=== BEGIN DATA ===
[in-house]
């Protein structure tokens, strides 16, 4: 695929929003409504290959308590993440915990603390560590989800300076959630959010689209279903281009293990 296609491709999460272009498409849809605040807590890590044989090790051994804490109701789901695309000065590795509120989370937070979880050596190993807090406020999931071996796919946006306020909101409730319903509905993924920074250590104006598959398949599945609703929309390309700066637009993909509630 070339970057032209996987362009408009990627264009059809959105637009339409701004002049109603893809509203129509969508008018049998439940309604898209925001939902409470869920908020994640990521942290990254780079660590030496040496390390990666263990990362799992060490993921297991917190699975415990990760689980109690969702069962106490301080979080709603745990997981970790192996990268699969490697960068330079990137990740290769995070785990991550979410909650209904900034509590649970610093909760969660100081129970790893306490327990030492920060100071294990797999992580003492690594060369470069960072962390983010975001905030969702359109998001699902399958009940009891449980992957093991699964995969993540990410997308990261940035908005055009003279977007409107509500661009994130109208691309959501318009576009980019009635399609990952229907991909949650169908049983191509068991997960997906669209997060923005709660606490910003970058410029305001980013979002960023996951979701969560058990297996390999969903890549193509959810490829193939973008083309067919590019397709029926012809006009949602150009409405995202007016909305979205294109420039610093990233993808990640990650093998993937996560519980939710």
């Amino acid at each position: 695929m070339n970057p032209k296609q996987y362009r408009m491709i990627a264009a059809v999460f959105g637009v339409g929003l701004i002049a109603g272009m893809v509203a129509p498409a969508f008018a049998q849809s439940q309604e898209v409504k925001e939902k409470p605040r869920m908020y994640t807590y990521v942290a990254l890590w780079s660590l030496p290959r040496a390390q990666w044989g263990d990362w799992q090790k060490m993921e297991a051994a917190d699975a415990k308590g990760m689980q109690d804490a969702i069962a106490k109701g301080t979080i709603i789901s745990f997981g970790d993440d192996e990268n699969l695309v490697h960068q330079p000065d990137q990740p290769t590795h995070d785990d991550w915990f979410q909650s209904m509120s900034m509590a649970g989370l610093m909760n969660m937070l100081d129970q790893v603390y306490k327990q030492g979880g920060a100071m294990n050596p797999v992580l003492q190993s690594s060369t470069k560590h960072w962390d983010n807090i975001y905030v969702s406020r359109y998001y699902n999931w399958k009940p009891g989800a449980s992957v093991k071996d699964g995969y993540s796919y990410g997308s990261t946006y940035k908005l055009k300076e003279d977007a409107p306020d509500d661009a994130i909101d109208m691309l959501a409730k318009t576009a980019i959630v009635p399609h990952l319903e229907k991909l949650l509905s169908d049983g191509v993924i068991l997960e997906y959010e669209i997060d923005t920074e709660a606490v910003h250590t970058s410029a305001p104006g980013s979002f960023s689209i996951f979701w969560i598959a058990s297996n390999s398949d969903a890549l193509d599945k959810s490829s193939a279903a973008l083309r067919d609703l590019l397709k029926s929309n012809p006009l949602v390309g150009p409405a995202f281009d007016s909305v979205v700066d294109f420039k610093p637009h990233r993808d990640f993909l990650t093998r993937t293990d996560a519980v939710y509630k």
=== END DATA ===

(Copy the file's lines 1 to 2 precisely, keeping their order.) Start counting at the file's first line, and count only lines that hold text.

[in-house]
């Protein structure tokens, strides 16, 4: 695929929003409504290959308590993440915990603390560590989800300076959630959010689209279903281009293990 296609491709999460272009498409849809605040807590890590044989090790051994804490109701789901695309000065590795509120989370937070979880050596190993807090406020999931071996796919946006306020909101409730319903509905993924920074250590104006598959398949599945609703929309390309700066637009993909509630 070339970057032209996987362009408009990627264009059809959105637009339409701004002049109603893809509203129509969508008018049998439940309604898209925001939902409470869920908020994640990521942290990254780079660590030496040496390390990666263990990362799992060490993921297991917190699975415990990760689980109690969702069962106490301080979080709603745990997981970790192996990268699969490697960068330079990137990740290769995070785990991550979410909650209904900034509590649970610093909760969660100081129970790893306490327990030492920060100071294990797999992580003492690594060369470069960072962390983010975001905030969702359109998001699902399958009940009891449980992957093991699964995969993540990410997308990261940035908005055009003279977007409107509500661009994130109208691309959501318009576009980019009635399609990952229907991909949650169908049983191509068991997960997906669209997060923005709660606490910003970058410029305001980013979002960023996951979701969560058990297996390999969903890549193509959810490829193939973008083309067919590019397709029926012809006009949602150009409405995202007016909305979205294109420039610093990233993808990640990650093998993937996560519980939710």